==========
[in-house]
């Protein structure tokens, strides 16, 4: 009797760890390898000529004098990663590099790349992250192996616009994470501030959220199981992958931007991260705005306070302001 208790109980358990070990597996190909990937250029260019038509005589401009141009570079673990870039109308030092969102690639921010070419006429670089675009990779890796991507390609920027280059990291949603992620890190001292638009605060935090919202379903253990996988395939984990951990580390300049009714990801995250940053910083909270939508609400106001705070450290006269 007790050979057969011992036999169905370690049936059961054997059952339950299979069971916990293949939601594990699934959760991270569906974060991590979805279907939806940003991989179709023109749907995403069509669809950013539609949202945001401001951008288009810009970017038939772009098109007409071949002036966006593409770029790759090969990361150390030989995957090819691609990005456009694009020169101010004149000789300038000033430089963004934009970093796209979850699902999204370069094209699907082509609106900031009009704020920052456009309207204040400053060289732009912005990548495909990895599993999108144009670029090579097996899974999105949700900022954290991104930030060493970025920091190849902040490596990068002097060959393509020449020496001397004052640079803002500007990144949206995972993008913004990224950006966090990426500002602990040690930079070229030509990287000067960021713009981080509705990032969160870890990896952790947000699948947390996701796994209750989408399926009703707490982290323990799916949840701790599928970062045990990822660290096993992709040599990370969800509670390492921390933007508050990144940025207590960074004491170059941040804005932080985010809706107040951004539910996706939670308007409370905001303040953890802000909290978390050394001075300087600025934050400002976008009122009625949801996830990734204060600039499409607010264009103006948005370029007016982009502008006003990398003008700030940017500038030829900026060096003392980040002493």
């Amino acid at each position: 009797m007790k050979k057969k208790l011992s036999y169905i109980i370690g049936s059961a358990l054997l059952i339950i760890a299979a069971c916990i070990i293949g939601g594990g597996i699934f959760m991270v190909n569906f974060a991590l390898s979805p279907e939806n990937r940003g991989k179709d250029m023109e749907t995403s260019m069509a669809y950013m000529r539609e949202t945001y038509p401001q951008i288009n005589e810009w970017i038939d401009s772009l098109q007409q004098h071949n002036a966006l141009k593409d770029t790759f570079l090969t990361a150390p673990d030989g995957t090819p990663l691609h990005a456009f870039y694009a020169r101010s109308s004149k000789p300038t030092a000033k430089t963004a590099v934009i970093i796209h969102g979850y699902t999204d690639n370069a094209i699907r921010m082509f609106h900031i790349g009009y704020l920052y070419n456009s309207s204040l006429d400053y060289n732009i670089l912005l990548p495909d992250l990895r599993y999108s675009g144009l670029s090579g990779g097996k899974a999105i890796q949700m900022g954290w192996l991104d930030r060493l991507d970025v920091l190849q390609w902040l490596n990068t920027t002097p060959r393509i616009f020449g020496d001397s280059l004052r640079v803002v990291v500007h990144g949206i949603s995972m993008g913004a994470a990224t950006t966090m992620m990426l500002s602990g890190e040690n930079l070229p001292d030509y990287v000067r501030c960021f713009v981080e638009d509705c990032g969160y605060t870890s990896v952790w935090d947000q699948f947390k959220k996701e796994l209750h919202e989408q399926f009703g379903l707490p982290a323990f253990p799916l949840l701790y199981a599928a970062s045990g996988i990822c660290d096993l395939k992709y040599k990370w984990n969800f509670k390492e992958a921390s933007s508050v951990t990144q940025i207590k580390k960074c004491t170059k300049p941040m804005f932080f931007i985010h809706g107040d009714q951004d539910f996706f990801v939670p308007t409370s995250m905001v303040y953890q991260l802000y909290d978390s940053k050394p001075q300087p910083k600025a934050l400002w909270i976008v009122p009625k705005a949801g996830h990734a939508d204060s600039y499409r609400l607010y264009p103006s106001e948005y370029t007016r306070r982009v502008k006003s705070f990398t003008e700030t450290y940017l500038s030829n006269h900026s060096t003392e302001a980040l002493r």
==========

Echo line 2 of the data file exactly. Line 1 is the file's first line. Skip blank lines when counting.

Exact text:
């Protein structure tokens, strides 16, 4: 009797760890390898000529004098990663590099790349992250192996616009994470501030959220199981992958931007991260705005306070302001 208790109980358990070990597996190909990937250029260019038509005589401009141009570079673990870039109308030092969102690639921010070419006429670089675009990779890796991507390609920027280059990291949603992620890190001292638009605060935090919202379903253990996988395939984990951990580390300049009714990801995250940053910083909270939508609400106001705070450290006269 007790050979057969011992036999169905370690049936059961054997059952339950299979069971916990293949939601594990699934959760991270569906974060991590979805279907939806940003991989179709023109749907995403069509669809950013539609949202945001401001951008288009810009970017038939772009098109007409071949002036966006593409770029790759090969990361150390030989995957090819691609990005456009694009020169101010004149000789300038000033430089963004934009970093796209979850699902999204370069094209699907082509609106900031009009704020920052456009309207204040400053060289732009912005990548495909990895599993999108144009670029090579097996899974999105949700900022954290991104930030060493970025920091190849902040490596990068002097060959393509020449020496001397004052640079803002500007990144949206995972993008913004990224950006966090990426500002602990040690930079070229030509990287000067960021713009981080509705990032969160870890990896952790947000699948947390996701796994209750989408399926009703707490982290323990799916949840701790599928970062045990990822660290096993992709040599990370969800509670390492921390933007508050990144940025207590960074004491170059941040804005932080985010809706107040951004539910996706939670308007409370905001303040953890802000909290978390050394001075300087600025934050400002976008009122009625949801996830990734204060600039499409607010264009103006948005370029007016982009502008006003990398003008700030940017500038030829900026060096003392980040002493």